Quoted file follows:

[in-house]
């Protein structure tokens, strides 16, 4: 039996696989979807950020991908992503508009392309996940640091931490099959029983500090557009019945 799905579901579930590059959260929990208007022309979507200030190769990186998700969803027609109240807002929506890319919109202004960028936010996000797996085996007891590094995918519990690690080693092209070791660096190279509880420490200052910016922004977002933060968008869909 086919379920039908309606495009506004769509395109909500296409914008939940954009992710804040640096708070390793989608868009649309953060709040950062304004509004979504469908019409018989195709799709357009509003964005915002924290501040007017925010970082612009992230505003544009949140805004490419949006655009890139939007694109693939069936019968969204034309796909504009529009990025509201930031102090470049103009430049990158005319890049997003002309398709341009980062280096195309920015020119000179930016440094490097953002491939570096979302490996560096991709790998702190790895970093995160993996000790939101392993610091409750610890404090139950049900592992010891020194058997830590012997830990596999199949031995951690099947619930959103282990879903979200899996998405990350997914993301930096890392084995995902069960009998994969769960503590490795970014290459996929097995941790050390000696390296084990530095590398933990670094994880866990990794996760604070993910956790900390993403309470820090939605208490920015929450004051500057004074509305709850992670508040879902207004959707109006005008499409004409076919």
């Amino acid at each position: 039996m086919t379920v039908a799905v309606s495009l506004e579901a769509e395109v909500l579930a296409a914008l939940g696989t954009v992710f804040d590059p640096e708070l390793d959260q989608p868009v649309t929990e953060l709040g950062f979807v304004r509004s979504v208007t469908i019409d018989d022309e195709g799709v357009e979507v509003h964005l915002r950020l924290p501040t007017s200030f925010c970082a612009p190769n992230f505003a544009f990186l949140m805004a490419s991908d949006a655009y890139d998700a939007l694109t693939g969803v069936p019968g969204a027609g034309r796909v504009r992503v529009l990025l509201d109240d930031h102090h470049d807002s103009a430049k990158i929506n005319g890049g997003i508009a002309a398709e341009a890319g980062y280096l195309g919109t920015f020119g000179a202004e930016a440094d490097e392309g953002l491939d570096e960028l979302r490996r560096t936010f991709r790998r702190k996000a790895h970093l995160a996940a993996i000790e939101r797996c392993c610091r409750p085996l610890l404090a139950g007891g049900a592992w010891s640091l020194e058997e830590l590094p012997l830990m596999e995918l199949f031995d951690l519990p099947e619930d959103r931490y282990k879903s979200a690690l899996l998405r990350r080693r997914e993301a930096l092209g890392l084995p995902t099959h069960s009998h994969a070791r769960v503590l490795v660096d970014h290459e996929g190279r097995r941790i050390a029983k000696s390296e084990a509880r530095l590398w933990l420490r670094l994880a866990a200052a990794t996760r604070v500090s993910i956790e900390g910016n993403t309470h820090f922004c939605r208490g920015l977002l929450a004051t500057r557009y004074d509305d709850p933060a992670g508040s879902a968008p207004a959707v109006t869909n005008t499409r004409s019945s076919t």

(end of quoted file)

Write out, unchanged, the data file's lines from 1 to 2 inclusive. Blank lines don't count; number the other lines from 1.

[in-house]
């Protein structure tokens, strides 16, 4: 039996696989979807950020991908992503508009392309996940640091931490099959029983500090557009019945 799905579901579930590059959260929990208007022309979507200030190769990186998700969803027609109240807002929506890319919109202004960028936010996000797996085996007891590094995918519990690690080693092209070791660096190279509880420490200052910016922004977002933060968008869909 086919379920039908309606495009506004769509395109909500296409914008939940954009992710804040640096708070390793989608868009649309953060709040950062304004509004979504469908019409018989195709799709357009509003964005915002924290501040007017925010970082612009992230505003544009949140805004490419949006655009890139939007694109693939069936019968969204034309796909504009529009990025509201930031102090470049103009430049990158005319890049997003002309398709341009980062280096195309920015020119000179930016440094490097953002491939570096979302490996560096991709790998702190790895970093995160993996000790939101392993610091409750610890404090139950049900592992010891020194058997830590012997830990596999199949031995951690099947619930959103282990879903979200899996998405990350997914993301930096890392084995995902069960009998994969769960503590490795970014290459996929097995941790050390000696390296084990530095590398933990670094994880866990990794996760604070993910956790900390993403309470820090939605208490920015929450004051500057004074509305709850992670508040879902207004959707109006005008499409004409076919």